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January 9, 2006

Nashville to host national De'VIA art exhibit Jan 21-April 30 - NEWS

From: League for the Deaf & Hard of Hearing - Nash., Tenn. - Jan 9, 2006

For more information:
Sharon Limpus
615-599-0080 (home office)/615-554-9938 (cell)


NATIONAL “Deaf view/image art” Exhibit OPENS
IN Nashville on Saturday, January 21, 2006

[Nashville, Tenn. – January 10, 2006] – The grand opening of the Second Annual National Juried De’VIA (Deaf View/Image Art) Exhibit, considered to be the only one of its kind in the United States, will be Saturday, January 21, 2006 at The Vanderbilt University Hospital Mezzanine Gallery in Nashville, Tenn.

De’VIA will highlight two and three-dimensional art from 16 professional and amateur adult artists representing nine states as well as artwork and photography from 19 youth from Tennessee. The adult artists are the finalists from a juried competition of more than 70 pieces of artwork from across the country. Art from the De’VIA 2006 Youth Competition was selected by a panel of judges chosen from more than 50 pieces submitted from across Tennessee.

The opening presentation, “De’VIA–Yesterday, Today, Tomorrow,” will be held at 11 a.m. in Light Hall, Vanderbilt University Medical Center campus, by Deborah Meranski Sonnenstrahl, Ph.D. She is a Deaf Art historian, author, and Gallaudet University Professor Emeritus. Following the presentation, there will be an announcement of winners from Adult Professional and Amateur Divisions as well as a Best of Show award. Cash prizes total $6,000. Interpreting and captioning services for the Deaf and Hard of Hearing will be provided.

A reception with the finalists, winners, sponsors and jurors will follow at the Mezzanine Gallery followed by the opening of the youth exhibit at the Monroe Carrell, Jr. Children’s Hospital at Vanderbilt. De’VIA exhibits will run through April 30. All De’VIA events are free and open to the public.

“The art is amazing and an excellent representation of the De’VIA theme for both the adult and youth divisions,” said Karin Kalodimos, an interpreter who is a returning event co-chair along with Cynthia Weitzel, a local Deaf businesswoman. “We’ve already had requests from Deaf artists in other countries to expand this national competition into an international one.”

De’VIA targets artists nationwide from within the Deaf community consisting of individuals who are Deaf, hard of hearing, or who have a strong connection with the Deaf Community such as family members or interpreters.

Tennessee artists Gina Helms, Ashland City,Tenn., and Ken McBroom, Seymour, Tenn., are among the finalists in the adult competition.

Helms, who became deaf in infancy, was one of three deaf children born to deaf parents in Wichita, Kan. She is a graduate of the Kansas State School for the Deaf in Olathe, Kan., and Rochester (N.Y.) Institute of Technology, where she received a bachelor’s of Fine Arts in Medical Illustration in 1998.

McBroom lost his hearing at age 19 while serving in Viet Nam. He was a paratrooper in the U.S. Army's Elite 101st Airborne Division's Recondos. McBroom was critically wounded during a mortar attack. When he came out of a year-long coma "with a fist-sized hole" in his skull, he was deaf, and his left side paralyzed. Doctors didn't believe he would ever walk or talk again. McBroom earned a bachelor’s degree in psychological social work and statistics from Gallaudet University in 1975; a master’s degree in counseling and statistics from University of Tennessee in 1977; and associate’s degree in art and design from Pellissippi State in 2002. He is currently studying art and design at the University of Tennessee, Knoxville.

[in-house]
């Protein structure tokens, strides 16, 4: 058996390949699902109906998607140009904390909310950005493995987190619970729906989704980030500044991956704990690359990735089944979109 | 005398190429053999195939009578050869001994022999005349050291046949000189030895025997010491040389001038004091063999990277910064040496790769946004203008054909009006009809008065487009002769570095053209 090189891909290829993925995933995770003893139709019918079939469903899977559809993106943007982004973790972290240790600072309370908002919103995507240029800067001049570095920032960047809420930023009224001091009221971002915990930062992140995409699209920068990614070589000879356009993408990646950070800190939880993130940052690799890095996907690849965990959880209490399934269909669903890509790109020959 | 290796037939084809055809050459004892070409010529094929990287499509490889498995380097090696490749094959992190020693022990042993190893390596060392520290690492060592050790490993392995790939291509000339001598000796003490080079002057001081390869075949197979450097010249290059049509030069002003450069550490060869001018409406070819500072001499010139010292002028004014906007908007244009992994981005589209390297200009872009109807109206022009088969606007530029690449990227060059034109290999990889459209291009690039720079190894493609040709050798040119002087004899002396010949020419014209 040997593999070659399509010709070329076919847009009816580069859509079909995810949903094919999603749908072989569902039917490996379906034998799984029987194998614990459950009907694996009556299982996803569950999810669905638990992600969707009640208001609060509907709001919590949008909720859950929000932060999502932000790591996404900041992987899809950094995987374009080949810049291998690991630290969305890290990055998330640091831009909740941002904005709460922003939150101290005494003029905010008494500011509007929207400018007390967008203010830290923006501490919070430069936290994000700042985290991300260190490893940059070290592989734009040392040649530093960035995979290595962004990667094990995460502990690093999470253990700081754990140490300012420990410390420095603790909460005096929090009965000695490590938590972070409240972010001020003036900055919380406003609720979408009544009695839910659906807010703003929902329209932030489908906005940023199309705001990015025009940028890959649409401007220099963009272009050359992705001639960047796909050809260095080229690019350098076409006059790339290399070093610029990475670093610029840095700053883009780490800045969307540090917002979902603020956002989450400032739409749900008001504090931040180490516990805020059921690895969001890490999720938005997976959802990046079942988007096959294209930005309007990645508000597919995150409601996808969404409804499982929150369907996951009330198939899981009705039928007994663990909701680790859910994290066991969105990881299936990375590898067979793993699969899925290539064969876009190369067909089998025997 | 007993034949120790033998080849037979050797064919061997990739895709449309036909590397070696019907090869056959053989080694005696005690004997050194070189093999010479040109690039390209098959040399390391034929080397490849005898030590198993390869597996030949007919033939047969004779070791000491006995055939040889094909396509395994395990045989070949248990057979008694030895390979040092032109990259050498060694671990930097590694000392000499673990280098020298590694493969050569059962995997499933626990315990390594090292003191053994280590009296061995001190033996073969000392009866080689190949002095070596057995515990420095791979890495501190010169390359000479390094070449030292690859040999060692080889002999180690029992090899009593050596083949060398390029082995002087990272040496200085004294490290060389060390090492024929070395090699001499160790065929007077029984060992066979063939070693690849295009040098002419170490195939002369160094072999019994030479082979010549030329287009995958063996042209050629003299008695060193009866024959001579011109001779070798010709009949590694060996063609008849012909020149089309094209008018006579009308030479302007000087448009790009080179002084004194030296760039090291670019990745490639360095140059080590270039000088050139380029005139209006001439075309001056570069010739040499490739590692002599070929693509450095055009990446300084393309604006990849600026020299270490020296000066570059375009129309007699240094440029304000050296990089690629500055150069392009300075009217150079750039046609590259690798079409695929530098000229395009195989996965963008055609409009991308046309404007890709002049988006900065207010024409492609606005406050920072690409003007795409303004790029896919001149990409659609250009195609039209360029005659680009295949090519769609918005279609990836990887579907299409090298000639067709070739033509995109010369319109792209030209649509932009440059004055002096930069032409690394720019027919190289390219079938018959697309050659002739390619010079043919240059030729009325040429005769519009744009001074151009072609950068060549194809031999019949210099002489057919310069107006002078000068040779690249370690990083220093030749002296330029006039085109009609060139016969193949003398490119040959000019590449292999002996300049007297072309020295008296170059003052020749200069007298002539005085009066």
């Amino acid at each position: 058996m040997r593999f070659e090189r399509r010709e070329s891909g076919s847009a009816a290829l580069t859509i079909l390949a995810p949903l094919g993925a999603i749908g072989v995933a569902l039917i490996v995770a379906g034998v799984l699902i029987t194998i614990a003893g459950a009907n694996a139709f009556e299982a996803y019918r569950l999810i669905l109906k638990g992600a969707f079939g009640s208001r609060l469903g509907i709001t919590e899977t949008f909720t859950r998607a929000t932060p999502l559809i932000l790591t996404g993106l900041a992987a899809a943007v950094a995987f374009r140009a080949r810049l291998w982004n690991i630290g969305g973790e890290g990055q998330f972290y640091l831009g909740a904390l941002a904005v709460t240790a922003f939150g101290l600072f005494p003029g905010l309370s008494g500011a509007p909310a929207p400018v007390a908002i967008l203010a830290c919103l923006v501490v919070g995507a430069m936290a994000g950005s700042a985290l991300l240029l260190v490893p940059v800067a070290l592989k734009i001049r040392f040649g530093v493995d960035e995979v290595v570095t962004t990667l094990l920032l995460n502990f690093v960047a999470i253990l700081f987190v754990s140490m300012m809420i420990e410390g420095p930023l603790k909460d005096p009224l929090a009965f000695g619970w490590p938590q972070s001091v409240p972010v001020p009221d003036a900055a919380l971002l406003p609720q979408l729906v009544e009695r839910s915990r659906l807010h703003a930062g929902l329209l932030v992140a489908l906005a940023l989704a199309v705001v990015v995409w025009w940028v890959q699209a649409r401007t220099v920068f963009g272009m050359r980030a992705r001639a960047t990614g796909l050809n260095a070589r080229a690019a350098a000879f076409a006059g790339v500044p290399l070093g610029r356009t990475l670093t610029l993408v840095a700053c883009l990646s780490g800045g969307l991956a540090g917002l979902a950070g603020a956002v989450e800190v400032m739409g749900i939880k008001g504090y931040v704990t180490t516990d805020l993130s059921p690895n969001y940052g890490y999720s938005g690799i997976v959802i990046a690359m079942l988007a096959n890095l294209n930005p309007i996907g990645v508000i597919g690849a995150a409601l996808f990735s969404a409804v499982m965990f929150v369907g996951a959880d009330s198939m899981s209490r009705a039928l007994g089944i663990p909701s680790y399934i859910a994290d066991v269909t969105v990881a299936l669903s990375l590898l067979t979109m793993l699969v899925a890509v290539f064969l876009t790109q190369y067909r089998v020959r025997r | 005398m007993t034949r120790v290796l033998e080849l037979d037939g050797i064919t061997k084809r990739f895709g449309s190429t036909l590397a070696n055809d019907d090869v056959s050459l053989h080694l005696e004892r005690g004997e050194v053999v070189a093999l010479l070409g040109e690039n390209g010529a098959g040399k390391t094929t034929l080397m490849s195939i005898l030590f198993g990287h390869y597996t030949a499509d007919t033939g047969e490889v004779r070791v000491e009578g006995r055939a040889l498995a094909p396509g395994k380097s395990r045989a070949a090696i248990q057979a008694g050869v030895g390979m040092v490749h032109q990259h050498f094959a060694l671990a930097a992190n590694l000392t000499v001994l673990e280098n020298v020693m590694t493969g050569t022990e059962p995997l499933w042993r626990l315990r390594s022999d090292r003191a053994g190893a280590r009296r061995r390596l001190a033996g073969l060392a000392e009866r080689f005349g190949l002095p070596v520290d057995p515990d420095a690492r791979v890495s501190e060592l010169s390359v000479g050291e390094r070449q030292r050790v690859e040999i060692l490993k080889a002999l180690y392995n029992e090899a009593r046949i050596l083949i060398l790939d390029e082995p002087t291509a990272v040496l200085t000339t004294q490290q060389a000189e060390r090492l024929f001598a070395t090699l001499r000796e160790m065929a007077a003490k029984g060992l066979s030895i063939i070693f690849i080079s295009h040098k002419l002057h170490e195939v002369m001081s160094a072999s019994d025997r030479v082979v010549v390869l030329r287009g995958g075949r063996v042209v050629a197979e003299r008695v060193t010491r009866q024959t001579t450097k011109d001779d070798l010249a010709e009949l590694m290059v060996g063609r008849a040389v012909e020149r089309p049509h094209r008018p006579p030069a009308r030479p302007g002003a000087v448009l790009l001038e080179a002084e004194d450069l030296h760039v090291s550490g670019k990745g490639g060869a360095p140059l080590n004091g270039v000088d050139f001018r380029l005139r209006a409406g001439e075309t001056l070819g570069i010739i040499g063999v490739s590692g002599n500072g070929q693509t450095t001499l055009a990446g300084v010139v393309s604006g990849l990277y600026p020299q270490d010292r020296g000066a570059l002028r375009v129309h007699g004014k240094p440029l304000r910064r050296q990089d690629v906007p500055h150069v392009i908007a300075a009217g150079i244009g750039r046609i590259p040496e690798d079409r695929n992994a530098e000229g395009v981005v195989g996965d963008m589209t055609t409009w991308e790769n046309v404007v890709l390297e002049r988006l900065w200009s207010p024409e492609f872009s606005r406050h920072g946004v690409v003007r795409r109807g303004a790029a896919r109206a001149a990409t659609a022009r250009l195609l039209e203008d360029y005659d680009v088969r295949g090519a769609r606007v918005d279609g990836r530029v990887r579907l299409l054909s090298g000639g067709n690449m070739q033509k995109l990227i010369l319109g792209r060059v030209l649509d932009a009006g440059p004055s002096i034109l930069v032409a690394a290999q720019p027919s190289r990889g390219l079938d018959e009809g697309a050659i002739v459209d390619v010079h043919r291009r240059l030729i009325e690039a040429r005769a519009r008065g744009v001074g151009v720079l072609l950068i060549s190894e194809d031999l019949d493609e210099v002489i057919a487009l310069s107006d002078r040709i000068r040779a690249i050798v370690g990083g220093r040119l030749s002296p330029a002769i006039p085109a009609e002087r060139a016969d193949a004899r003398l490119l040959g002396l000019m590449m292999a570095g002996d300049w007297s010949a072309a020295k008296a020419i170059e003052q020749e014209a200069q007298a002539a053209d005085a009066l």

“The League is proud to have this unique opportunity to help showcase the De’VIA exhibit here in Nashville, a city known world-wide for its talented and creative culture,” said Les Hutchinson, Ph.D., president/CEO, League for the Deaf and Hard of Hearing, Nashville, Tenn.

The competition and exhibit are presented by the League. MCI Global Relay-Tennessee Relay Service is the main Event Sponsor. Vanderbilt University Medical Center’s Department of Cultural Enrichment is the Exhibit Sponsor. Other sponsors include Al’s Custom Frames & Gallery; Beyond the Box Productions, Inc.; Critical Impressions; DR Productions; Gallaudet University Regional Center – Southeast; Harris Communications; Streamline Graphics; and Weitzel Roofing Company, LLC.

The League is the sole provider of qualified, comprehensive services to the Deaf and Hard of Hearing in Middle Tennessee and parts of Southern Kentucky. Its main office and Mary McKinney Youth Center are located in Nashville. Satellite offices are in Franklin, Tenn., and Clarksville, Tenn.

MCI Global Relay-Tennessee Relay Service is dedicated to providing the most technically advanced Telecommunications Relay Service to enable those with hearing or speech disabilities to communicate.

Vanderbilt University Medical Center is a major referral center for the Southeast and nation.  It is made up of Vanderbilt University Hospital, The Vanderbilt Clinic, Vanderbilt Children's Hospital, Vanderbilt School of Medicine and Vanderbilt School of Nursing.  VUMC is the largest private employer in the region, employing more than 10,000 employees and generating an annual regional economic impact of over $1 billion. Among the unique services offered by VUMC to the community are the Burn Center, Level I Trauma Center, LifeFlight helicopter ambulance service, Level 4 Neonatal Intensive Care Unit and the Middle Tennessee Poison Center.  In all, VUMC offers a total of 92 specialty clinics, including the Vanderbilt-Ingram Cancer Center, the state's only National Cancer Institute Comprehensive Cancer Center.

For more information about De’VIA or the League, call 615-248-8828 (V/TTY) or visit